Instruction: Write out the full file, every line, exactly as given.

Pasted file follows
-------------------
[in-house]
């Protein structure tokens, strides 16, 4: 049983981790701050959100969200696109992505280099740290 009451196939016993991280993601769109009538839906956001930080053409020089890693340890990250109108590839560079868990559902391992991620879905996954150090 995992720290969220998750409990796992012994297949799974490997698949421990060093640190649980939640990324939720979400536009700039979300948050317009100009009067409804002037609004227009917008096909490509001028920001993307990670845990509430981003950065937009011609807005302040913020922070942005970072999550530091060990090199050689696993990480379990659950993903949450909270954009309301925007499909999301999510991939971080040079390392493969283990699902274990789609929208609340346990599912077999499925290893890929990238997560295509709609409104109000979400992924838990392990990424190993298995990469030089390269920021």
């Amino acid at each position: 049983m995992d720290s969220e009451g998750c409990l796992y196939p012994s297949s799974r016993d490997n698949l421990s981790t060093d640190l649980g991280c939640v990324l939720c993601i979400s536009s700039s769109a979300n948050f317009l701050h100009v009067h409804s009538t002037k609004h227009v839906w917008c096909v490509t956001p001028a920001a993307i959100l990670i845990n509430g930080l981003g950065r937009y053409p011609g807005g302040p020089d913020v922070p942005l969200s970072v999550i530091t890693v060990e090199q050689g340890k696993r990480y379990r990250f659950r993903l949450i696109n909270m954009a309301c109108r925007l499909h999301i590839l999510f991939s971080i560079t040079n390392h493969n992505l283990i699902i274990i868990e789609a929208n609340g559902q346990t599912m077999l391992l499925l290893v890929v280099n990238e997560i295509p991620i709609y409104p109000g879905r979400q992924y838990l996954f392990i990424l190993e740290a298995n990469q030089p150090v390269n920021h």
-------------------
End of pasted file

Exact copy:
[in-house]
């Protein structure tokens, strides 16, 4: 049983981790701050959100969200696109992505280099740290 009451196939016993991280993601769109009538839906956001930080053409020089890693340890990250109108590839560079868990559902391992991620879905996954150090 995992720290969220998750409990796992012994297949799974490997698949421990060093640190649980939640990324939720979400536009700039979300948050317009100009009067409804002037609004227009917008096909490509001028920001993307990670845990509430981003950065937009011609807005302040913020922070942005970072999550530091060990090199050689696993990480379990659950993903949450909270954009309301925007499909999301999510991939971080040079390392493969283990699902274990789609929208609340346990599912077999499925290893890929990238997560295509709609409104109000979400992924838990392990990424190993298995990469030089390269920021």
């Amino acid at each position: 049983m995992d720290s969220e009451g998750c409990l796992y196939p012994s297949s799974r016993d490997n698949l421990s981790t060093d640190l649980g991280c939640v990324l939720c993601i979400s536009s700039s769109a979300n948050f317009l701050h100009v009067h409804s009538t002037k609004h227009v839906w917008c096909v490509t956001p001028a920001a993307i959100l990670i845990n509430g930080l981003g950065r937009y053409p011609g807005g302040p020089d913020v922070p942005l969200s970072v999550i530091t890693v060990e090199q050689g340890k696993r990480y379990r990250f659950r993903l949450i696109n909270m954009a309301c109108r925007l499909h999301i590839l999510f991939s971080i560079t040079n390392h493969n992505l283990i699902i274990i868990e789609a929208n609340g559902q346990t599912m077999l391992l499925l290893v890929v280099n990238e997560i295509p991620i709609y409104p109000g879905r979400q992924y838990l996954f392990i990424l190993e740290a298995n990469q030089p150090v390269n920021h």